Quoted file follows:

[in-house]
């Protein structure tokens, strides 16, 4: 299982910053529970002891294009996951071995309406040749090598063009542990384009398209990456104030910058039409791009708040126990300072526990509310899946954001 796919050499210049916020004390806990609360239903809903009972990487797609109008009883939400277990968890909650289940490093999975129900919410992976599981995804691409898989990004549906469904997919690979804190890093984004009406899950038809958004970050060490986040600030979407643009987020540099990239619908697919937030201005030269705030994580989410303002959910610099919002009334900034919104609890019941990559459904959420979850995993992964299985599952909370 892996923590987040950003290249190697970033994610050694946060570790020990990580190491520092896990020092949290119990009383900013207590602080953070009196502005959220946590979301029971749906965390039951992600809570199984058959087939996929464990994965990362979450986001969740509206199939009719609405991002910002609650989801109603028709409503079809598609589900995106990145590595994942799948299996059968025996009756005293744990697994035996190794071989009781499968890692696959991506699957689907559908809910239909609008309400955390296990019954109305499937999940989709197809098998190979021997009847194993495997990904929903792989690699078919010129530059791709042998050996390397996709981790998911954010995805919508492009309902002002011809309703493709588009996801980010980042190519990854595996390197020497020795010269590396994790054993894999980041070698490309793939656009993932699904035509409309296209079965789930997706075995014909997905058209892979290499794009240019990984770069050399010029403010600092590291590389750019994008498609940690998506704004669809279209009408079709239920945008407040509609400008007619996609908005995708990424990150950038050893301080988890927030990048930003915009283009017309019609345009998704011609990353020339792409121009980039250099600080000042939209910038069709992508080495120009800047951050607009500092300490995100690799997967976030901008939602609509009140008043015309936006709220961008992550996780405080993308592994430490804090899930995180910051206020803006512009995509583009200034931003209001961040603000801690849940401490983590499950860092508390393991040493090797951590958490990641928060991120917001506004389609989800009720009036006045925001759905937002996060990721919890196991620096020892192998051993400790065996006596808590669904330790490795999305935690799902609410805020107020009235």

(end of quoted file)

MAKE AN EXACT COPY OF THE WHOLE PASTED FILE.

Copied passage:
[in-house]
């Protein structure tokens, strides 16, 4: 299982910053529970002891294009996951071995309406040749090598063009542990384009398209990456104030910058039409791009708040126990300072526990509310899946954001 796919050499210049916020004390806990609360239903809903009972990487797609109008009883939400277990968890909650289940490093999975129900919410992976599981995804691409898989990004549906469904997919690979804190890093984004009406899950038809958004970050060490986040600030979407643009987020540099990239619908697919937030201005030269705030994580989410303002959910610099919002009334900034919104609890019941990559459904959420979850995993992964299985599952909370 892996923590987040950003290249190697970033994610050694946060570790020990990580190491520092896990020092949290119990009383900013207590602080953070009196502005959220946590979301029971749906965390039951992600809570199984058959087939996929464990994965990362979450986001969740509206199939009719609405991002910002609650989801109603028709409503079809598609589900995106990145590595994942799948299996059968025996009756005293744990697994035996190794071989009781499968890692696959991506699957689907559908809910239909609008309400955390296990019954109305499937999940989709197809098998190979021997009847194993495997990904929903792989690699078919010129530059791709042998050996390397996709981790998911954010995805919508492009309902002002011809309703493709588009996801980010980042190519990854595996390197020497020795010269590396994790054993894999980041070698490309793939656009993932699904035509409309296209079965789930997706075995014909997905058209892979290499794009240019990984770069050399010029403010600092590291590389750019994008498609940690998506704004669809279209009408079709239920945008407040509609400008007619996609908005995708990424990150950038050893301080988890927030990048930003915009283009017309019609345009998704011609990353020339792409121009980039250099600080000042939209910038069709992508080495120009800047951050607009500092300490995100690799997967976030901008939602609509009140008043015309936006709220961008992550996780405080993308592994430490804090899930995180910051206020803006512009995509583009200034931003209001961040603000801690849940401490983590499950860092508390393991040493090797951590958490990641928060991120917001506004389609989800009720009036006045925001759905937002996060990721919890196991620096020892192998051993400790065996006596808590669904330790490795999305935690799902609410805020107020009235």